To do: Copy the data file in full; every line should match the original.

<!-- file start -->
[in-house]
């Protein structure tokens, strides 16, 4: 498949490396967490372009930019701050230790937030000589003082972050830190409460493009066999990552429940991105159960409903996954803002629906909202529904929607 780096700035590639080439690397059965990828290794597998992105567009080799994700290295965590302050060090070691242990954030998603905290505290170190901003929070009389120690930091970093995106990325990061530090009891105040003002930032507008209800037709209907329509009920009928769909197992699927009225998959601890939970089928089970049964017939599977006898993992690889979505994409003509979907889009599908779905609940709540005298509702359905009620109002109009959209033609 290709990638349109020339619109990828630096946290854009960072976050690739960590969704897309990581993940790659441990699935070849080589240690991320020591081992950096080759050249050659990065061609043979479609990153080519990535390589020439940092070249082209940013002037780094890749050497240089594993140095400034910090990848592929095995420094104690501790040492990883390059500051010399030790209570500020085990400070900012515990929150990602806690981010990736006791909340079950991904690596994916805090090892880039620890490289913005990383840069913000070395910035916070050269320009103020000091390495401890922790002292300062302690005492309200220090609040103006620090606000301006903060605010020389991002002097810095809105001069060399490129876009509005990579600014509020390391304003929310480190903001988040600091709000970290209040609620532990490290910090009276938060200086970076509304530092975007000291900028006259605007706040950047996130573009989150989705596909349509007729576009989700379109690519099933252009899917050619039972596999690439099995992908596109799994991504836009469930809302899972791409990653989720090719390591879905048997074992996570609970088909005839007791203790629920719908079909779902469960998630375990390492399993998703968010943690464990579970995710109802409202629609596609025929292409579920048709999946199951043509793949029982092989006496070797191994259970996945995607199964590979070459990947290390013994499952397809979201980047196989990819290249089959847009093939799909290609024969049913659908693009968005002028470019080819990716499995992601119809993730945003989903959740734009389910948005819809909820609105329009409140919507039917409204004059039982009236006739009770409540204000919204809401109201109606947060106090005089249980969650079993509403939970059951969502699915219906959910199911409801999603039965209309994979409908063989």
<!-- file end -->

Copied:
[in-house]
């Protein structure tokens, strides 16, 4: 498949490396967490372009930019701050230790937030000589003082972050830190409460493009066999990552429940991105159960409903996954803002629906909202529904929607 780096700035590639080439690397059965990828290794597998992105567009080799994700290295965590302050060090070691242990954030998603905290505290170190901003929070009389120690930091970093995106990325990061530090009891105040003002930032507008209800037709209907329509009920009928769909197992699927009225998959601890939970089928089970049964017939599977006898993992690889979505994409003509979907889009599908779905609940709540005298509702359905009620109002109009959209033609 290709990638349109020339619109990828630096946290854009960072976050690739960590969704897309990581993940790659441990699935070849080589240690991320020591081992950096080759050249050659990065061609043979479609990153080519990535390589020439940092070249082209940013002037780094890749050497240089594993140095400034910090990848592929095995420094104690501790040492990883390059500051010399030790209570500020085990400070900012515990929150990602806690981010990736006791909340079950991904690596994916805090090892880039620890490289913005990383840069913000070395910035916070050269320009103020000091390495401890922790002292300062302690005492309200220090609040103006620090606000301006903060605010020389991002002097810095809105001069060399490129876009509005990579600014509020390391304003929310480190903001988040600091709000970290209040609620532990490290910090009276938060200086970076509304530092975007000291900028006259605007706040950047996130573009989150989705596909349509007729576009989700379109690519099933252009899917050619039972596999690439099995992908596109799994991504836009469930809302899972791409990653989720090719390591879905048997074992996570609970088909005839007791203790629920719908079909779902469960998630375990390492399993998703968010943690464990579970995710109802409202629609596609025929292409579920048709999946199951043509793949029982092989006496070797191994259970996945995607199964590979070459990947290390013994499952397809979201980047196989990819290249089959847009093939799909290609024969049913659908693009968005002028470019080819990716499995992601119809993730945003989903959740734009389910948005819809909820609105329009409140919507039917409204004059039982009236006739009770409540204000919204809401109201109606947060106090005089249980969650079993509403939970059951969502699915219906959910199911409801999603039965209309994979409908063989």